Hint: You don’t have to be accessible in every social media network or communications app—just the ones your customers use
Facebook. Twitter. Instagram. LinkedIn. Pinterest. Vine. Periscope. Google+. Tumblr. Yammer. Slack. Snapchat. WhatsApp. Viber.
The number of communications channels seemingly grows every week. An incomplete list of social networking websites on Wikipedia alone includes well over 100. And it doesn’t even include SMS, iMessage, Skype, Google Hangouts, voice calls, and other forms of communications.
Here’s how to improve your customer relationship management across an ever-growing proliferation of communications channels.
Why So Many Communications Channels?
- Communications have become less expensive in recent years. Long-distance phone calls used to be expensive, so people used the phone sparingly. Today, with cell phone packages and broadband Internet, we can call anywhere in the world for free or for practically nothing.
- Broadband Internet has opened up new communications channels. Fast Internet service makes it possible to communicate in ways not possible before, such as Skype video chats with multiple people at the same time.
- We’re much more mobile today. The old flip-phone has been steadily losing ground to the smartphone. A total of 1432.9 million smartphones were shipped in 2015, the highest year on record, up 10.1 percent from 2014, according to International Data Corporation.
- With more smartphones come more mobile apps. It stands to reason that the continued growth in smartphone use fuels greater interest in mobile apps. There were nearly 2 million Android apps available as of late January 2016, according to AppBrain, vs. about 1.5 million the same time last year. Apple’s iOS had more than 1.4 million apps as of June 2015, compared to 1.2 million one year earlier (the latest available data, as of this writing).
- With more mobile apps come more communications options. Over the past few years, there has been a trend of new mobile apps that have their own social network. The latest example is Peach, a social app that Mashable described as a mix of Twitter and Slack.
- Most people carry their smartphones just about everywhere they go, creating an always-on mentality. People have grown used to communicating at any time, and in multiple forms and through multiple apps, whether it’s a Facebook Messenger message, a FaceTime call, an SMS text, a phone call, or email.
- Bottom line: The wider broadband Internet spreads and the more smartphones there are, the more people there will be who grow used to communicating across multiple channels and apps, at any time and nearly anywhere.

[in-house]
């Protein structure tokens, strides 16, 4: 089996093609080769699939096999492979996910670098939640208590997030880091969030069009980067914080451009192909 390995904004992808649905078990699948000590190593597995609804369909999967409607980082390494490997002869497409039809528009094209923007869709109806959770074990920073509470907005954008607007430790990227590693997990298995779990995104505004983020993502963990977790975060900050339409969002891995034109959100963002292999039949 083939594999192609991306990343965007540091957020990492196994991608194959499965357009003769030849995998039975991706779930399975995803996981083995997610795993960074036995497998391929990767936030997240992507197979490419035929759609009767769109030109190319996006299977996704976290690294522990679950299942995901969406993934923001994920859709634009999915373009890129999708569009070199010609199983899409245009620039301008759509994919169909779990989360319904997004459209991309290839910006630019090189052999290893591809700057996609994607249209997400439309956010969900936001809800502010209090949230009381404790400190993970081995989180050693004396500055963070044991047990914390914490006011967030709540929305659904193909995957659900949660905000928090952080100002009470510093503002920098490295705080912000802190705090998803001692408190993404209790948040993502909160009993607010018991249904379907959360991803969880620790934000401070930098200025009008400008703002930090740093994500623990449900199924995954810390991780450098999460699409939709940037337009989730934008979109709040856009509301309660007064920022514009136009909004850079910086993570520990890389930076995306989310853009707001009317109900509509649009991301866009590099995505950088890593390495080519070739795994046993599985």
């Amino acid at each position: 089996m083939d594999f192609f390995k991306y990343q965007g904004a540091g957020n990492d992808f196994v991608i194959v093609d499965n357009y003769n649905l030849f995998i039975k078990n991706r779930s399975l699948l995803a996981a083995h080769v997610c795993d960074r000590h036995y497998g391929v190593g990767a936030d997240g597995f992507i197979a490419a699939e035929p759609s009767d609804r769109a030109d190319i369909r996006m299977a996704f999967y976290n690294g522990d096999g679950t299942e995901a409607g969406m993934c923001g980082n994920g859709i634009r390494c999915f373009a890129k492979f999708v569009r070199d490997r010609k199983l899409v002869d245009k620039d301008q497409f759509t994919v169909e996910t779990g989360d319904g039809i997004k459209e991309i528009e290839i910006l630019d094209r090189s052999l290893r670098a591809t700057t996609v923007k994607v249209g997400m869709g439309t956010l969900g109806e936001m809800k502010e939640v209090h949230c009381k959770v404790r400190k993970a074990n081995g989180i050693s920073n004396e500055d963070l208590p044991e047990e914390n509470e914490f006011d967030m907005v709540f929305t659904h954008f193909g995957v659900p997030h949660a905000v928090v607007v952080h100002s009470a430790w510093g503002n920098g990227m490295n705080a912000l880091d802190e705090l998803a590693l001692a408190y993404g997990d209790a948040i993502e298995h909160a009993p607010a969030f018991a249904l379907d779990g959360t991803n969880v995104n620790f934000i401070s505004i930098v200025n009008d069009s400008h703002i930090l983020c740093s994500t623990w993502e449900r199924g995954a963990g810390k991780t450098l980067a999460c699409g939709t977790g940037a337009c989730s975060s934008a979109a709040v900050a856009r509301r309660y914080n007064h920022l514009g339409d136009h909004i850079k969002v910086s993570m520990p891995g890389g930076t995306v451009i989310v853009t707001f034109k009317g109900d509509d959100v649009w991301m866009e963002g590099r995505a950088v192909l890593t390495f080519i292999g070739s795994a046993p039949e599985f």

How a Small Business Can Improve Its Customer Relationship Management
- You can’t be everywhere at all times, so don’t try. With so many ways to communicate, a small business could spend half its time just answering messages and posting social media updates. A better strategy is to prioritize. Decide which communications channels are most important to your customers, focus on those, and forget the others. Which means you need to…
- Know your customers. How do they prefer to communicate with you? By phone? SMS? Email? Web chat? Facebook messages? You can make some assumptions based on age, socioeconomic status, and so forth. For example, Millennials tend to prefer text messages to, say, phone calls and email, while Baby Boomers tend to prefer phone and email. But instead of relying on assumptions, ask your customers what they prefer. Weave the question into another conversation, perhaps at the end, along the lines of, “For future reference, how would you prefer we get in touch with you?” Or, “How would you prefer to contact us in the future?”
- Stay current. You don’t have to constantly monitor all the latest tech and social media news. But you should mark your calendar to do some research, say, once every month, or at least every three months, so you’ll know if a new communications channel is spreading quickly. Check blogs and websites such as Social Media Today and Mashable or Google terms such as social media networks and click ‘News’ as an option to focus only on the latest relevant content. You might also set up a Google alert for social media networks.
- Delegate when possible. If you decide to make your company available on multiple communications platforms, ask for help from employees or colleagues. A small company might assign one or two employees to monitor and respond to communications on your social media networks, for instance.
- Develop appropriate communications styles for each channel. You already know how to handle yourself during a phone call with a customer. But how about when responding to a tweet or text from a customer? While social media, SMS and other communications forms have a less formal feel to them, be cautious about being overly familiar and unprofessional. Resist the urge to pepper your text message to a customer with emojis, for instance.
- Streamline your communications. Ideally, choose a multi-channel communications platform. As the name implies, a multi-channel platform integrates various communications channels into one cloud-based service, making your various communications streams easier to monitor and respond to.
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The MightyCall virtual phone system, for instance, combines voice, email, SMS, Web chat, Facebook and Twitter, so you don’t have to check multiple apps or log into multiple websites to stay on top of various communications channels.
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